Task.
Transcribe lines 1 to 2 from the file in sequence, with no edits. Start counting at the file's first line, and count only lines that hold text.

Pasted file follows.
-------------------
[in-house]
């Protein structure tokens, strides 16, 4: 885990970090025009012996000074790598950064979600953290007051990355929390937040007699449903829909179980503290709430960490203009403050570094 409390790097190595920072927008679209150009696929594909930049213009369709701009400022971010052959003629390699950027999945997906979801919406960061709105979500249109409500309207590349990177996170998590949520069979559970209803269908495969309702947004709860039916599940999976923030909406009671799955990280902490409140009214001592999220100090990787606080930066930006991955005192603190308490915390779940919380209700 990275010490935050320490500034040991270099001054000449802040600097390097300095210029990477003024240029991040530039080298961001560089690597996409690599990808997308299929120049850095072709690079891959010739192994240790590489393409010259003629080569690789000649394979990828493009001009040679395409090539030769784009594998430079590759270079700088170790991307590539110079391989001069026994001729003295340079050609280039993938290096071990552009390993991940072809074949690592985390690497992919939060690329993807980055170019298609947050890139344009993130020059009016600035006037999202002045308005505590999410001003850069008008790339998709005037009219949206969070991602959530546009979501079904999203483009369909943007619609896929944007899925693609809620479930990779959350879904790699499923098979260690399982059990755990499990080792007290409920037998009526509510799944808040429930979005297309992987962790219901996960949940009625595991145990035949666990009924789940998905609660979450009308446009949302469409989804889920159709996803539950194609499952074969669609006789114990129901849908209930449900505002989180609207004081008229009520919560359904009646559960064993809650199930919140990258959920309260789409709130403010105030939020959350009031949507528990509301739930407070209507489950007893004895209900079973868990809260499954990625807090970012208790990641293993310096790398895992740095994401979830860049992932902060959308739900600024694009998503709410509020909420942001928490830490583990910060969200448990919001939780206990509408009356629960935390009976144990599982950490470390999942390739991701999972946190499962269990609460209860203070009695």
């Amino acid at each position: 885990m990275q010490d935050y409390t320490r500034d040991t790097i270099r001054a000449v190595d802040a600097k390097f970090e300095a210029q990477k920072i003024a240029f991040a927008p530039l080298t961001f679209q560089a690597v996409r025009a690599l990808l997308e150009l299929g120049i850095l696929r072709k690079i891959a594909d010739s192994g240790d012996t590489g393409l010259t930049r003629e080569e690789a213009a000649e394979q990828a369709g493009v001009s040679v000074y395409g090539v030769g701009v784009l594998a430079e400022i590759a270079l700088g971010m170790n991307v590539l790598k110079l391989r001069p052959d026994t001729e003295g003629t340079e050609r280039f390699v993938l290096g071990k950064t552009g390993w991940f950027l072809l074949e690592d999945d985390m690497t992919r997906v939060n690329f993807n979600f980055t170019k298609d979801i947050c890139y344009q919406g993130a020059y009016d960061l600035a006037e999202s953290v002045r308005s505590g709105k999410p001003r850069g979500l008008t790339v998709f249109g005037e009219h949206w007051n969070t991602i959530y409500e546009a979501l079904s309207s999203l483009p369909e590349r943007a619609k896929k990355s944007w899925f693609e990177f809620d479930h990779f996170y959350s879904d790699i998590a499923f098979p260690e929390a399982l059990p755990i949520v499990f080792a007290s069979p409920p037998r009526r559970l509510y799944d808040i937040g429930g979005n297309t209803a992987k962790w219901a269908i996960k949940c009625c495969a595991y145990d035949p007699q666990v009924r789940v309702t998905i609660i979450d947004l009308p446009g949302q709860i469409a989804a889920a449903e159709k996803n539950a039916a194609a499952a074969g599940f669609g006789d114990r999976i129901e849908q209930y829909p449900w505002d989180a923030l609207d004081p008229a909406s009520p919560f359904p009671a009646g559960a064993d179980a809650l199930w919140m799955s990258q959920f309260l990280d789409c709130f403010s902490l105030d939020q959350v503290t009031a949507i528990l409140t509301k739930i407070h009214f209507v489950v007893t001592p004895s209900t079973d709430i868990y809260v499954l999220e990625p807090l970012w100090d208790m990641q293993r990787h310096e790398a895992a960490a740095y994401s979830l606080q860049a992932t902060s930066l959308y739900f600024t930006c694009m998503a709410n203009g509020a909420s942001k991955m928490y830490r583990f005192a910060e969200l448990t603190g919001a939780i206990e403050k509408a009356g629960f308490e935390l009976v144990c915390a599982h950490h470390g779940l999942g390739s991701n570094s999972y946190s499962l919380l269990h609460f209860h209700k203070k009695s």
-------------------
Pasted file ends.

[in-house]
């Protein structure tokens, strides 16, 4: 885990970090025009012996000074790598950064979600953290007051990355929390937040007699449903829909179980503290709430960490203009403050570094 409390790097190595920072927008679209150009696929594909930049213009369709701009400022971010052959003629390699950027999945997906979801919406960061709105979500249109409500309207590349990177996170998590949520069979559970209803269908495969309702947004709860039916599940999976923030909406009671799955990280902490409140009214001592999220100090990787606080930066930006991955005192603190308490915390779940919380209700 990275010490935050320490500034040991270099001054000449802040600097390097300095210029990477003024240029991040530039080298961001560089690597996409690599990808997308299929120049850095072709690079891959010739192994240790590489393409010259003629080569690789000649394979990828493009001009040679395409090539030769784009594998430079590759270079700088170790991307590539110079391989001069026994001729003295340079050609280039993938290096071990552009390993991940072809074949690592985390690497992919939060690329993807980055170019298609947050890139344009993130020059009016600035006037999202002045308005505590999410001003850069008008790339998709005037009219949206969070991602959530546009979501079904999203483009369909943007619609896929944007899925693609809620479930990779959350879904790699499923098979260690399982059990755990499990080792007290409920037998009526509510799944808040429930979005297309992987962790219901996960949940009625595991145990035949666990009924789940998905609660979450009308446009949302469409989804889920159709996803539950194609499952074969669609006789114990129901849908209930449900505002989180609207004081008229009520919560359904009646559960064993809650199930919140990258959920309260789409709130403010105030939020959350009031949507528990509301739930407070209507489950007893004895209900079973868990809260499954990625807090970012208790990641293993310096790398895992740095994401979830860049992932902060959308739900600024694009998503709410509020909420942001928490830490583990910060969200448990919001939780206990509408009356629960935390009976144990599982950490470390999942390739991701999972946190499962269990609460209860203070009695």